LSU’s beloved live mascot, Mike the Tiger, has been diagnosed with a rare, inoperable and terminal form of cancer.

But his medical team estimates the 11-year-old, 420-pound big cat could live comfortably for one or two more years with an innovative form of therapy that is being planned for him in conjunction with Baton Rouge’s Mary Bird Perkins Cancer Center. Without the treatment, it’s expected he would die within a couple months.

David Baker, Mike’s veterinarian, said Mike is not in pain and not exhibiting any signs of distress.

But the tumor located on the right side of the tiger’s face, which was first noticed by an LSU vet student on May 1, is large enough that it is displacing his eye.

“This is a very serious, complex and life-threatening condition,” Baker said at a Monday news conference.

“I’d like to assure the LSU community we are taking this very seriously, and you have my promise that we’re doing all that we can to extend Mike’s life while maintaining his quality of life.”

On May 12, Mike was put under general anesthesia and given a computed tomography scan, commonly referred to as a CT scan, which identified the tumor.

A biopsy of the tumor found that Mike has a spindle cell sarcoma, which Baker said could be the first diagnosis of the condition in a tiger. He said he knows of five other similar tumors that have been identified in tigers, but none were treated.

Baker and Jonas Fontenot, chief of medical physics at Mary Bird Perkins Cancer Center in Baton Rouge, announced a first-of-its-kind treatment plan for Mike, which will require the tiger to be sedated and transported across town to the Mary Bird Perkins Center for stereotactic radiotherapy. Mary Bird Perkins is known for its cancer therapy in the region, but it does not typically treat animals.

“We are on the edge here, we are doing things that have not been done,” Baker said of the experimental treatment.

Unlike chemotherapy, a drug that attacks cancerous cells throughout the body, stereotactic radiotherapy uses a beam of X-rays pinpointing the tumor while providing minimal damage to surrounding cells. Mary Bird Perkins oversees about 300 treatments of the therapy per year, Fontenot said.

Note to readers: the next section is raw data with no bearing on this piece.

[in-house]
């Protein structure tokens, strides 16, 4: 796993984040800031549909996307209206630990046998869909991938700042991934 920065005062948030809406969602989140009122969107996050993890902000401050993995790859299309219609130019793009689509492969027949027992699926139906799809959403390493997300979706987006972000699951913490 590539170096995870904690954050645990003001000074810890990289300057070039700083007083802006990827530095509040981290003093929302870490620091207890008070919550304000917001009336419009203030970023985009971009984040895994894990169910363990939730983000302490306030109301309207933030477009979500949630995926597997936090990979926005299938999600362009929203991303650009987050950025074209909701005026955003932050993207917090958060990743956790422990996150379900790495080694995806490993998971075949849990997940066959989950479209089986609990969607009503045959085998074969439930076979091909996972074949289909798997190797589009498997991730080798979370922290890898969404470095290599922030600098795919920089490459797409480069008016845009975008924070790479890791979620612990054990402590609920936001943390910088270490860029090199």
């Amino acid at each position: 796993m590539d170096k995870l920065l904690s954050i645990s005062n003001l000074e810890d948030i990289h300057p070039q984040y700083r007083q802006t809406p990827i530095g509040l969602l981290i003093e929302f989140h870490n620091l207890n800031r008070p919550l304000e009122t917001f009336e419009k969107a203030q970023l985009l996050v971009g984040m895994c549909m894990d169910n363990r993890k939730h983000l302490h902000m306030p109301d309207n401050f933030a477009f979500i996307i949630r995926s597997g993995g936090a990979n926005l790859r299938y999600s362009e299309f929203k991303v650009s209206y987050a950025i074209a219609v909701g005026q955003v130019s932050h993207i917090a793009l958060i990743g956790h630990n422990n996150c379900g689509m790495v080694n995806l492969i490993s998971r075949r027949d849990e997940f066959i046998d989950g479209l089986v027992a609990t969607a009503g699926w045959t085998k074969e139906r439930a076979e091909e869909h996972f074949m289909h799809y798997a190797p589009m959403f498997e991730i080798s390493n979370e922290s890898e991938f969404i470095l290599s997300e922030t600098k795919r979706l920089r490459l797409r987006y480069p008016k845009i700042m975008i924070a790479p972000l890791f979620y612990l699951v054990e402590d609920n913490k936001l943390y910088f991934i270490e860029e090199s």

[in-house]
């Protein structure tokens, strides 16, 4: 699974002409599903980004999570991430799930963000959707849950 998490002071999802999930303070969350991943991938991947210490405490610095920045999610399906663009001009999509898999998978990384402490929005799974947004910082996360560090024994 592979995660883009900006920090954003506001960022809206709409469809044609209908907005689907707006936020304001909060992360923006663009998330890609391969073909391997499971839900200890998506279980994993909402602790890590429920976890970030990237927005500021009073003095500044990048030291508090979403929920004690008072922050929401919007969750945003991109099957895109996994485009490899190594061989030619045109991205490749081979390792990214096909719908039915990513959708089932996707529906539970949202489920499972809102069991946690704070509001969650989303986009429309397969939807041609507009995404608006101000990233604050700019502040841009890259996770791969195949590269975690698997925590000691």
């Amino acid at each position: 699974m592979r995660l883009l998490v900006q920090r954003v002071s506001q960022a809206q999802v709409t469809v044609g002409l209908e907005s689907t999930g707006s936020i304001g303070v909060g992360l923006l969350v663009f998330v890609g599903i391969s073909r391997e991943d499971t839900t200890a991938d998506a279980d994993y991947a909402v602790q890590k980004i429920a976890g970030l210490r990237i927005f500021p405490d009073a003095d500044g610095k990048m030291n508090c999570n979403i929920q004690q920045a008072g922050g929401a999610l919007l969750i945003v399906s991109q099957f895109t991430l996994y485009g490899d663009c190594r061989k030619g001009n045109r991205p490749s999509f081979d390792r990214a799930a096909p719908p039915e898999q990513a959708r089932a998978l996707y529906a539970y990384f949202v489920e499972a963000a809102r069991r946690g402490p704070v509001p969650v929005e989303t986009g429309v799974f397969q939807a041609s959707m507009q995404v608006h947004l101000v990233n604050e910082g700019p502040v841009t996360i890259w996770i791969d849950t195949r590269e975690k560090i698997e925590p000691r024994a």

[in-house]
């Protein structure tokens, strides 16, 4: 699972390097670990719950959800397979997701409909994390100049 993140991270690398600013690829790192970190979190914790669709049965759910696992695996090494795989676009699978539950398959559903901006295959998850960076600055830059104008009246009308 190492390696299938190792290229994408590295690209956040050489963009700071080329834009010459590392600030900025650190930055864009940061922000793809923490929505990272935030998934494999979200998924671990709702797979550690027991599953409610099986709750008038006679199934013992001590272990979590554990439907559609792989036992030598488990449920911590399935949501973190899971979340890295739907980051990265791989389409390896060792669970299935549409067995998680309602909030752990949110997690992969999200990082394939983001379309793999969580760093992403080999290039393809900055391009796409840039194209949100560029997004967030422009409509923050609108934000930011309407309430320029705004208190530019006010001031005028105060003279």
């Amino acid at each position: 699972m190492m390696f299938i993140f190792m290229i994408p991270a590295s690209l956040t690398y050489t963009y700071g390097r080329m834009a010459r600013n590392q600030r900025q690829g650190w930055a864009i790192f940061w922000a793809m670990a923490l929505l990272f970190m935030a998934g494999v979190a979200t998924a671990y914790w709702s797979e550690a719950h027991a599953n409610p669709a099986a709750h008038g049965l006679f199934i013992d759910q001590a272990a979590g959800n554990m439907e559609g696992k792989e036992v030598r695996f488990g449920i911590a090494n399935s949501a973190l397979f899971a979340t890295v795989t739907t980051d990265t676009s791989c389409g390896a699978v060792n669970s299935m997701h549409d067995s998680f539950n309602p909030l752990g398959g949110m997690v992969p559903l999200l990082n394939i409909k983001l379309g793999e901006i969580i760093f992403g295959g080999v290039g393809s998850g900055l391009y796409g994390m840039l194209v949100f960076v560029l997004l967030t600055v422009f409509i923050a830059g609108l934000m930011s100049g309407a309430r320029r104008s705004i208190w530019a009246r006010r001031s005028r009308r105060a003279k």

More than a decade ago, Mary Bird Perkins occasionally treated pets with cancer at their facility, Fontenot said, but it hasn’t done so since the LSU Vet School established its own radiation treatment center. He said the center has never treated a large animal like a tiger.

Baker and Fontenot said they are hopeful Mike will only have to undergo a single treatment. It’s unclear when the treatment will occur, but Baker said he believes it will be “sooner rather than later.”

Logistics for anesthetizing the tiger and transporting him to a facility designed for humans will be a tremendous labor, Baker said, requiring a police escort to ensure public safety.

Baker said when Mike was sedated for the CT scan it took him three days to recover, suggesting some “fragility” in his kidneys, which caused concern about repeatedly giving anesthesia to the feline.

“It’s possible he might not survive those anesthetic episodes,” Baker cautioned.

Fontenot said Mary Bird Perkins would be absorbing the cost of Mike’s cancer therapy.

LSU Vet School Dean Joel Baines said the collaboration between LSU and the cancer center is a reminder that medical treatment and study can cross over from animals to people.

“Just think that some of the diseases that humans suffer from afflict animals as well, and the study of these can benefit understanding and treatment of the other,” he said. “In this way veterinary medicine can benefit humans and human medicine can benefit animals.”

Mike came to LSU in 2007 at the age of 2. He’s officially the sixth live tiger mascot of the university and one of two tigers that serve as live mascots for university teams in the country — the other being at the University of Memphis.

Tigers living in captivity tend to live between 14 and 18 years, while wild tigers live between eight and 12 years, Baker said. He noted he was surprised by the tumor considering Mike’s relatively young age.

The latest Mike the Tiger has received attention in recent years for being less willing than his predecessors to engage in the tradition of being transported around Tiger Stadium before football games for the fans.

But Baker said there’s no apparent connection between the Tiger’s refusal to attend football games and his medical condition.

Ernie Ballard, a university spokesman, said it’s too early to be talking about replacing Mike with another tiger. But he said ultimately Baker would let university leadership know about Mike’s condition, and officials would form a plan if it turns out Mike’s condition is critical.

The past three tigers were donated, he said, and the hope is that any future live mascots would also be donated by tiger sanctuaries.

The most recent Mike, formally named Roscoe, was donated by Great Cats of Indiana, a nonprofit rescue for big cats that was closed in recent years by the state after reports of malnutrition and inadequate cages.

As of Monday, Mike, a Bengali-Siberian hybrid, could be seen napping as usual in his 15,000-square-foot enclosure, located next to Tiger Stadium.

“He’s still tearing bushes up in his yard, playing with his ball,” Baker said of his condition.

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